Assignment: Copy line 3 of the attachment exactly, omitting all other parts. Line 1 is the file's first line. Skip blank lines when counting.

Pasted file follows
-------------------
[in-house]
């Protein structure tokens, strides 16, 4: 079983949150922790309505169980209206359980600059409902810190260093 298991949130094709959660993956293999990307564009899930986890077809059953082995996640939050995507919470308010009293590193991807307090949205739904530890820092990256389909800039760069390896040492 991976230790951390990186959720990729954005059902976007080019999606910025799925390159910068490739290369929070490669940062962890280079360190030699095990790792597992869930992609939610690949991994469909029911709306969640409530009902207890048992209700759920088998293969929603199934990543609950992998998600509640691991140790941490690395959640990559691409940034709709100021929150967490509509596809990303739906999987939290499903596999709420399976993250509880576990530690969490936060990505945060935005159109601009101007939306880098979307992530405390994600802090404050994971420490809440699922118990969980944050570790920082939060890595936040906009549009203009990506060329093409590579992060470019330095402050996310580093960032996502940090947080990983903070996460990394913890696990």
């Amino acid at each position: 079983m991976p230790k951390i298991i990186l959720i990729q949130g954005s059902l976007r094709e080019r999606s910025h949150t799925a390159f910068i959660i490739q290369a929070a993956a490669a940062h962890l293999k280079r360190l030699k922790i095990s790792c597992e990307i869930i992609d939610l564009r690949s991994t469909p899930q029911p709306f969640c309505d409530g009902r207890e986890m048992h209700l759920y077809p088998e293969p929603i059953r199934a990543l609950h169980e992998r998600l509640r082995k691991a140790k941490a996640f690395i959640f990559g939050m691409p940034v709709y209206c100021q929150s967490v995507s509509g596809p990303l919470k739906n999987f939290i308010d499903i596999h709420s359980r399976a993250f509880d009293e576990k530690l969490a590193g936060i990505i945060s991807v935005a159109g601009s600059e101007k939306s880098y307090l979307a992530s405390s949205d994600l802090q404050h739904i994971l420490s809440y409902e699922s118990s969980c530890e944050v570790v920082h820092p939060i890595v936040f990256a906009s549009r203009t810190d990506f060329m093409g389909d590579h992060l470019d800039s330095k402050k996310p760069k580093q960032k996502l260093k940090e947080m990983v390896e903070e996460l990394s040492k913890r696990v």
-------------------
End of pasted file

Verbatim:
């Amino acid at each position: 079983m991976p230790k951390i298991i990186l959720i990729q949130g954005s059902l976007r094709e080019r999606s910025h949150t799925a390159f910068i959660i490739q290369a929070a993956a490669a940062h962890l293999k280079r360190l030699k922790i095990s790792c597992e990307i869930i992609d939610l564009r690949s991994t469909p899930q029911p709306f969640c309505d409530g009902r207890e986890m048992h209700l759920y077809p088998e293969p929603i059953r199934a990543l609950h169980e992998r998600l509640r082995k691991a140790k941490a996640f690395i959640f990559g939050m691409p940034v709709y209206c100021q929150s967490v995507s509509g596809p990303l919470k739906n999987f939290i308010d499903i596999h709420s359980r399976a993250f509880d009293e576990k530690l969490a590193g936060i990505i945060s991807v935005a159109g601009s600059e101007k939306s880098y307090l979307a992530s405390s949205d994600l802090q404050h739904i994971l420490s809440y409902e699922s118990s969980c530890e944050v570790v920082h820092p939060i890595v936040f990256a906009s549009r203009t810190d990506f060329m093409g389909d590579h992060l470019d800039s330095k402050k996310p760069k580093q960032k996502l260093k940090e947080m990983v390896e903070e996460l990394s040492k913890r696990v």